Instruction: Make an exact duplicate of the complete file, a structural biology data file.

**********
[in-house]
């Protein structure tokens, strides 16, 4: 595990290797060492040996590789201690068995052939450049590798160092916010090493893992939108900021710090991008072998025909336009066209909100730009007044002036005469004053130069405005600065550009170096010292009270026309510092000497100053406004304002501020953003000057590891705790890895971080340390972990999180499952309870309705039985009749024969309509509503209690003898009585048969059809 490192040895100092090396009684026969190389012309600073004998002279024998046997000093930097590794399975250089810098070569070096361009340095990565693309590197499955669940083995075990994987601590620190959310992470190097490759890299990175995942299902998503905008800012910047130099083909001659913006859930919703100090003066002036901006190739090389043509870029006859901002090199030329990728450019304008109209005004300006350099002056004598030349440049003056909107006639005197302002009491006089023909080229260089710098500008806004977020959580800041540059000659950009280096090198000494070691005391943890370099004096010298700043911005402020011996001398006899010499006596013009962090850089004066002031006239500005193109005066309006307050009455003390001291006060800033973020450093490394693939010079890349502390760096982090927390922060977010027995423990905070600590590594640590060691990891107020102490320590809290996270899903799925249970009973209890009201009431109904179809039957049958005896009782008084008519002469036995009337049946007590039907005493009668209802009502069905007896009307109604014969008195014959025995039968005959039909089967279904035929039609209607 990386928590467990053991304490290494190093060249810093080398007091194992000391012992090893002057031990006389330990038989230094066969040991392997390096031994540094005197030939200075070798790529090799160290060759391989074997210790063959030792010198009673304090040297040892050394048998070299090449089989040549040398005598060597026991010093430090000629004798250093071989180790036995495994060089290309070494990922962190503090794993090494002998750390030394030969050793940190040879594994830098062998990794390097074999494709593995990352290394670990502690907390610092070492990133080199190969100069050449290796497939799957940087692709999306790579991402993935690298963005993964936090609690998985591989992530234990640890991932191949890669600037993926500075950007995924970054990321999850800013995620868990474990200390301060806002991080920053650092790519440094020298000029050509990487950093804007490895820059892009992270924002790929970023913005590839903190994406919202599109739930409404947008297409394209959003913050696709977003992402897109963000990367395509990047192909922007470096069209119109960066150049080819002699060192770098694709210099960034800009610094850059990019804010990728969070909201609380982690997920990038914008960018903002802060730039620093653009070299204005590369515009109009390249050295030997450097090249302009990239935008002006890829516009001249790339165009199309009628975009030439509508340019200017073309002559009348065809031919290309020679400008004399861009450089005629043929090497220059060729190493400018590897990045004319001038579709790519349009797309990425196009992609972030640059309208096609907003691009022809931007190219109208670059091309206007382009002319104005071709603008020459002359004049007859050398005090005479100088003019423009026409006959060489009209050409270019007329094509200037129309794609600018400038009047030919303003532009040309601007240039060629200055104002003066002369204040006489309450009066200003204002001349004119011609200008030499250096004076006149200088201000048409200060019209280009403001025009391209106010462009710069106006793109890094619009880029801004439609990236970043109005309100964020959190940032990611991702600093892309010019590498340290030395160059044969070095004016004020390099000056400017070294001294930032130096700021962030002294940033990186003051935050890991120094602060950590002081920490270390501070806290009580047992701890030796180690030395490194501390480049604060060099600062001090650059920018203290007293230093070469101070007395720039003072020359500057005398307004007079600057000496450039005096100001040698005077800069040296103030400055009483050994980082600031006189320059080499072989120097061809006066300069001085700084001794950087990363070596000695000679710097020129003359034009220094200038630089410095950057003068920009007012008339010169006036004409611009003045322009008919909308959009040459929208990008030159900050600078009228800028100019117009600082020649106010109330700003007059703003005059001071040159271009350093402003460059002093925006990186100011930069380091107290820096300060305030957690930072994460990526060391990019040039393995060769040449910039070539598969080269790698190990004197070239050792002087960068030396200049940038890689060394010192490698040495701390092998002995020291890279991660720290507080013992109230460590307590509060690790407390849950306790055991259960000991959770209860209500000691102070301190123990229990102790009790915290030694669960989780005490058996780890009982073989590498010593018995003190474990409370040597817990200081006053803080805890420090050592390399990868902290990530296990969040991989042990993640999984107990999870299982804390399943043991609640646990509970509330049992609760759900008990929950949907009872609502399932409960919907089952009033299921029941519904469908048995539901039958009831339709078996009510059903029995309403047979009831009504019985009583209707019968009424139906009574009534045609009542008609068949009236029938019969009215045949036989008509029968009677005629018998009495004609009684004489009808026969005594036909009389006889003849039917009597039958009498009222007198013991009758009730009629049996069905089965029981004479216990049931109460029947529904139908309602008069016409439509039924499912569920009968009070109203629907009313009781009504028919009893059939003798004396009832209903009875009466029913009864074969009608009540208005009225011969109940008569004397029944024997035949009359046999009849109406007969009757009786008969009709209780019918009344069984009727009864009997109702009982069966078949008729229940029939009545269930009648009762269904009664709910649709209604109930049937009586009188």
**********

[in-house]
């Protein structure tokens, strides 16, 4: 595990290797060492040996590789201690068995052939450049590798160092916010090493893992939108900021710090991008072998025909336009066209909100730009007044002036005469004053130069405005600065550009170096010292009270026309510092000497100053406004304002501020953003000057590891705790890895971080340390972990999180499952309870309705039985009749024969309509509503209690003898009585048969059809 490192040895100092090396009684026969190389012309600073004998002279024998046997000093930097590794399975250089810098070569070096361009340095990565693309590197499955669940083995075990994987601590620190959310992470190097490759890299990175995942299902998503905008800012910047130099083909001659913006859930919703100090003066002036901006190739090389043509870029006859901002090199030329990728450019304008109209005004300006350099002056004598030349440049003056909107006639005197302002009491006089023909080229260089710098500008806004977020959580800041540059000659950009280096090198000494070691005391943890370099004096010298700043911005402020011996001398006899010499006596013009962090850089004066002031006239500005193109005066309006307050009455003390001291006060800033973020450093490394693939010079890349502390760096982090927390922060977010027995423990905070600590590594640590060691990891107020102490320590809290996270899903799925249970009973209890009201009431109904179809039957049958005896009782008084008519002469036995009337049946007590039907005493009668209802009502069905007896009307109604014969008195014959025995039968005959039909089967279904035929039609209607 990386928590467990053991304490290494190093060249810093080398007091194992000391012992090893002057031990006389330990038989230094066969040991392997390096031994540094005197030939200075070798790529090799160290060759391989074997210790063959030792010198009673304090040297040892050394048998070299090449089989040549040398005598060597026991010093430090000629004798250093071989180790036995495994060089290309070494990922962190503090794993090494002998750390030394030969050793940190040879594994830098062998990794390097074999494709593995990352290394670990502690907390610092070492990133080199190969100069050449290796497939799957940087692709999306790579991402993935690298963005993964936090609690998985591989992530234990640890991932191949890669600037993926500075950007995924970054990321999850800013995620868990474990200390301060806002991080920053650092790519440094020298000029050509990487950093804007490895820059892009992270924002790929970023913005590839903190994406919202599109739930409404947008297409394209959003913050696709977003992402897109963000990367395509990047192909922007470096069209119109960066150049080819002699060192770098694709210099960034800009610094850059990019804010990728969070909201609380982690997920990038914008960018903002802060730039620093653009070299204005590369515009109009390249050295030997450097090249302009990239935008002006890829516009001249790339165009199309009628975009030439509508340019200017073309002559009348065809031919290309020679400008004399861009450089005629043929090497220059060729190493400018590897990045004319001038579709790519349009797309990425196009992609972030640059309208096609907003691009022809931007190219109208670059091309206007382009002319104005071709603008020459002359004049007859050398005090005479100088003019423009026409006959060489009209050409270019007329094509200037129309794609600018400038009047030919303003532009040309601007240039060629200055104002003066002369204040006489309450009066200003204002001349004119011609200008030499250096004076006149200088201000048409200060019209280009403001025009391209106010462009710069106006793109890094619009880029801004439609990236970043109005309100964020959190940032990611991702600093892309010019590498340290030395160059044969070095004016004020390099000056400017070294001294930032130096700021962030002294940033990186003051935050890991120094602060950590002081920490270390501070806290009580047992701890030796180690030395490194501390480049604060060099600062001090650059920018203290007293230093070469101070007395720039003072020359500057005398307004007079600057000496450039005096100001040698005077800069040296103030400055009483050994980082600031006189320059080499072989120097061809006066300069001085700084001794950087990363070596000695000679710097020129003359034009220094200038630089410095950057003068920009007012008339010169006036004409611009003045322009008919909308959009040459929208990008030159900050600078009228800028100019117009600082020649106010109330700003007059703003005059001071040159271009350093402003460059002093925006990186100011930069380091107290820096300060305030957690930072994460990526060391990019040039393995060769040449910039070539598969080269790698190990004197070239050792002087960068030396200049940038890689060394010192490698040495701390092998002995020291890279991660720290507080013992109230460590307590509060690790407390849950306790055991259960000991959770209860209500000691102070301190123990229990102790009790915290030694669960989780005490058996780890009982073989590498010593018995003190474990409370040597817990200081006053803080805890420090050592390399990868902290990530296990969040991989042990993640999984107990999870299982804390399943043991609640646990509970509330049992609760759900008990929950949907009872609502399932409960919907089952009033299921029941519904469908048995539901039958009831339709078996009510059903029995309403047979009831009504019985009583209707019968009424139906009574009534045609009542008609068949009236029938019969009215045949036989008509029968009677005629018998009495004609009684004489009808026969005594036909009389006889003849039917009597039958009498009222007198013991009758009730009629049996069905089965029981004479216990049931109460029947529904139908309602008069016409439509039924499912569920009968009070109203629907009313009781009504028919009893059939003798004396009832209903009875009466029913009864074969009608009540208005009225011969109940008569004397029944024997035949009359046999009849109406007969009757009786008969009709209780019918009344069984009727009864009997109702009982069966078949008729229940029939009545269930009648009762269904009664709910649709209604109930049937009586009188």